IBM Envisions the Road to Quantum Computing Like an Apollo Mission

At its virtual Quantum Computing Summit last week, IBM laid out its roadmap for the future of quantum computing. To illustrate the enormity of the task ahead of them, Jay Gambetta, IBM Fellow and VP, Quantum Computing, drew parallels between…

At its virtual Quantum Computing Summit last week, IBM laid out its roadmap for the future of quantum computing. To illustrate the enormity of the task ahead of them, Jay Gambetta, IBM Fellow and VP, Quantum Computing, drew parallels between the Apollo missions and the next generation of Big Blue’s quantum computers.

In a post published on the IBM Research blog, Gambetta said: “…like the Moon landing, we have an ultimate objective to access a realm beyond what’s possible on classical computers: we want to build a large-scale quantum computer.”

Lofty aspirations can lead to landing humankind on the moon and possibly enabling quantum computers to help solve our biggest challenges such as administering healthcare and managing natural resources. But it was clear from Gambetta’s presentation that it is going to require a number of steps to achieve IBM’s ultimate aim: a 1,121-qubit processor named Condor.

For IBM, it’s been a process that started in the mid-2000s with its initial research into superconducting qubits, which are on its roadmap through at least 2023.

This reliance on superconducting qubits stands in contrast to Intel’s roadmap which depends on silicon spin qubits. It would appear that IBM is not as keen as Intel to have qubits resemble a transistor.

However, there is one big issue for quantum computers based on superconducting qubits: they require extremely cold temperatures of about 20 millikelvin (-273 degrees C). In addition, as the number of superconducting qubits increases, the refrigeration system needs to expand as well. With an eye toward reaching its 1,121-qubit processor by 2023, IBM is currently building an enormous “super fridge” dubbed Goldeneye that will be 3 meters tall and 2 meters wide.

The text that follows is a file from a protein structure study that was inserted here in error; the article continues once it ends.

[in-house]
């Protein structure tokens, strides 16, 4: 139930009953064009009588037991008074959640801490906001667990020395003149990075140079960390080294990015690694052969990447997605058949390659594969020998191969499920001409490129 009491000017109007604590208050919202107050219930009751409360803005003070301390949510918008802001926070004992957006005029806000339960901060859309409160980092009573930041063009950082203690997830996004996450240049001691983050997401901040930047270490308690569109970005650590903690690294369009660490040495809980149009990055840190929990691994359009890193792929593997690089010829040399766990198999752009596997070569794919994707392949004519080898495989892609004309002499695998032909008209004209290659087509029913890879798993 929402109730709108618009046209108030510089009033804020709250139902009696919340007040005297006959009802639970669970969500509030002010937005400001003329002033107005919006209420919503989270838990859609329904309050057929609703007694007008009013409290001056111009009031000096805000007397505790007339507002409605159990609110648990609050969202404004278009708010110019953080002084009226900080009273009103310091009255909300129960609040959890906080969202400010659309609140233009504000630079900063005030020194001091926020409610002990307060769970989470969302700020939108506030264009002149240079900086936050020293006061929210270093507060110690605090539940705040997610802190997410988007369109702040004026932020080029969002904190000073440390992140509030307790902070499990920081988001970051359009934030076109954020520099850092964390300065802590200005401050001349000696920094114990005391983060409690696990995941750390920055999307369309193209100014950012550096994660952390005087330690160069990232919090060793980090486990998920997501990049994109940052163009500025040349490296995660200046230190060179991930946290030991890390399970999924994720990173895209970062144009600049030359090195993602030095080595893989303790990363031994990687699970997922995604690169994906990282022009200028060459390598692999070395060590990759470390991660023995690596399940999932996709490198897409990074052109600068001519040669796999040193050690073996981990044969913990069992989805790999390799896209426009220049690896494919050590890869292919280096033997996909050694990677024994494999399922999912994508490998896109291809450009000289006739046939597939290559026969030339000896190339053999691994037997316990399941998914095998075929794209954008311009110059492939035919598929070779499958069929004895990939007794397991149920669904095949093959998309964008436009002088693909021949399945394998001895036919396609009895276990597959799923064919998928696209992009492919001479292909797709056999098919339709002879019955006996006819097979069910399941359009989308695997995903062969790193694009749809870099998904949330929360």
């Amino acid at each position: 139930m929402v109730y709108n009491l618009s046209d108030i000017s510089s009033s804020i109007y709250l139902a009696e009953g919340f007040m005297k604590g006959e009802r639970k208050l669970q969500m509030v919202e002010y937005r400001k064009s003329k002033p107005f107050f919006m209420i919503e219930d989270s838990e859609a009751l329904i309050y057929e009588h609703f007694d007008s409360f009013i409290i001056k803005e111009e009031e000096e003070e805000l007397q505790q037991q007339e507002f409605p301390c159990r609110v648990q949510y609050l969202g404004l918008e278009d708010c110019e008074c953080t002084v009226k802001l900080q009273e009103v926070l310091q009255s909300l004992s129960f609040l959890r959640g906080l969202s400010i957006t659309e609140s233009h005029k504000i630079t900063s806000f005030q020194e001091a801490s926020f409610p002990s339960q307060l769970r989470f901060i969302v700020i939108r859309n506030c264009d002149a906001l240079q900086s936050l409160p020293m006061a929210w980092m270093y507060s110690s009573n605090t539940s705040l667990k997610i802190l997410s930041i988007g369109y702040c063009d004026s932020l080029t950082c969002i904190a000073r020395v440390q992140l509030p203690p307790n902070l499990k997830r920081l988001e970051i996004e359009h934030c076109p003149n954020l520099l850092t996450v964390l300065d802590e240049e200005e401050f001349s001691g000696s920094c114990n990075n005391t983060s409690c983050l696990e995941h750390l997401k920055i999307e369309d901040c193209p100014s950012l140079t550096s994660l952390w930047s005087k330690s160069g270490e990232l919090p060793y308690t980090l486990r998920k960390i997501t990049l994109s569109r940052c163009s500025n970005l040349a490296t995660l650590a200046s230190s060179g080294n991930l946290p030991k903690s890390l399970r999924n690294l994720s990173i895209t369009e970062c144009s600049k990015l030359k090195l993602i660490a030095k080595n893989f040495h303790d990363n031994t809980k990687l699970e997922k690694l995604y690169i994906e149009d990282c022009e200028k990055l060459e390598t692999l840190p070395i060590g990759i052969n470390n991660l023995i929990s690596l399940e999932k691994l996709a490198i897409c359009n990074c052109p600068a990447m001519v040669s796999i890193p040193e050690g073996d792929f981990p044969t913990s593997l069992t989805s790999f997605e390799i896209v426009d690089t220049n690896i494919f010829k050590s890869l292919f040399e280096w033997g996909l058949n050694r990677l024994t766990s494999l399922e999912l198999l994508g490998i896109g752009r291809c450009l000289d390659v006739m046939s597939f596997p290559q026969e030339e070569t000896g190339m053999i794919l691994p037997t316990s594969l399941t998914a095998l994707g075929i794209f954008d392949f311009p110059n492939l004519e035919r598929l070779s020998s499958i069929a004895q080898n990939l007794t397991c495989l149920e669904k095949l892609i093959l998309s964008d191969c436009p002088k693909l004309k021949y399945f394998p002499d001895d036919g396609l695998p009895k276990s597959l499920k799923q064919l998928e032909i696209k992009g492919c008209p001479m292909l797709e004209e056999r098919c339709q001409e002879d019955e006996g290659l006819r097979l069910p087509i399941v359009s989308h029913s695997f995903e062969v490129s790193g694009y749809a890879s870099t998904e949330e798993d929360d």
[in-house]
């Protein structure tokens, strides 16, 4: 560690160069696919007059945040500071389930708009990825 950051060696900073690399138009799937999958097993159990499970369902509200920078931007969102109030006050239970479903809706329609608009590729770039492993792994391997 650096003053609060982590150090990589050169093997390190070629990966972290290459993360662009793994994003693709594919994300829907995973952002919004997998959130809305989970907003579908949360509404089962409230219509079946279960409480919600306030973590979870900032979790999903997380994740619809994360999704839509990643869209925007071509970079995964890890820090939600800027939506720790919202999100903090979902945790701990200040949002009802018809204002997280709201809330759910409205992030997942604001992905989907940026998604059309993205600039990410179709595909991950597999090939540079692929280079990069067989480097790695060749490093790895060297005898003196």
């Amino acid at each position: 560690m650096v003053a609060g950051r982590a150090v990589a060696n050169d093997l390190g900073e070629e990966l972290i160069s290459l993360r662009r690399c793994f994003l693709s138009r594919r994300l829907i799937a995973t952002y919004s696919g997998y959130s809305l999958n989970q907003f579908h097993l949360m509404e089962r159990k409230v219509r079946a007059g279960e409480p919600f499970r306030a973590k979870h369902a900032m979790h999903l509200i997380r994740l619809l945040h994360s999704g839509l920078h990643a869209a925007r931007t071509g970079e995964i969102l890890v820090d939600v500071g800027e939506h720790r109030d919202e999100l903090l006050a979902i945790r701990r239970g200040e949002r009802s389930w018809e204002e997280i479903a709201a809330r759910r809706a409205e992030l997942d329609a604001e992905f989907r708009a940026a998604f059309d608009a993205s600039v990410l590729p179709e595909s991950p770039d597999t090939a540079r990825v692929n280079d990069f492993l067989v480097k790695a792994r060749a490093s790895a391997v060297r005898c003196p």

Upon reaching the 1,121-qubit threshold, IBM believes it could lay the groundwork for an entirely new era in quantum computing in which it will become possible to scale to error-corrected, interconnected, 1-million-plus-qubit quantum computers.

“At 1,121 qubits, we expect to start demonstrating real error correction which will result in the circuits having higher fidelity than without error correction,” said Gambetta.

Gambetta says that Big Blue engineers will need to overcome a number of technical challenges to get to 1,121 qubits. Back in early September, IBM made available its 65-qubit Hummingbird processor, a step up from its 27-qubit Falcon processor, which had run a quantum circuit long enough for IBM to declare it had reached a quantum volume of 64. (Quantum volume is a measurement of how many physical qubits there are, how connected they are, and how error prone they may be.)

Another issue is the so-called “fan-out” problems that result when you scale up the number of qubits on a quantum chip. As the qubits increase, you need to add multiple control wires for each qubit.

The issue has become such a concern that quantum computer scientists have adopted the Rent’s Rule that the semiconductor industry defined back in the mid-1960s. E.F. Rent, a scientist at IBM in the 1960s, observed that there was relationship between the number of external signal connections to a logic block and the number of logic gates in the logic block. Quantum scientists have adopted the terminology to describe their own challenge with wiring of qubits.

IBM plans to address these issues next year when it introduces its 127-qubit Quantum Eagle processor that will feature through-silicon vias and multi-level wiring that will enable the “fan-out” of a large density classical control signal while protecting the qubits in order to maintain high coherence times.

“Quantum computing will face things similar to the Rent Rule, but with the multi-level wiring and multiplex readout—things we presented in our roadmap which we are working on are already—we are demonstrating a path to solving how we scale up quantum processors,” said Gambetta.

It is with this Eagle processor that IBM will introduce concurrent real-time classical computing capabilities that will enable the introduction of a broader family of quantum circuits and codes.

It’s in IBM’s next release, in 2022—the 433-qubit Quantum Osprey system—that some pretty big technical challenges will start looming.

“Getting to a 433-qubit machine will require increased density of cryo-infrastructure and controls and cryo-flex cables, said Gambetta. “It has never been done, so the challenge is to make sure we are designing with a million-qubit system in mind. To this end, we have already begun fundamental feasibility tests.”

After Osprey comes the Condor and its 1,121-qubit processor. As Gambetta noted in his post: “We think of Condor as an inflection point, a milestone that marks our ability to implement error correction and scale up our devices, while simultaneously complex enough to explore potential Quantum Advantages—problems that we can solve more efficiently on a quantum computer than on the world’s best supercomputers.”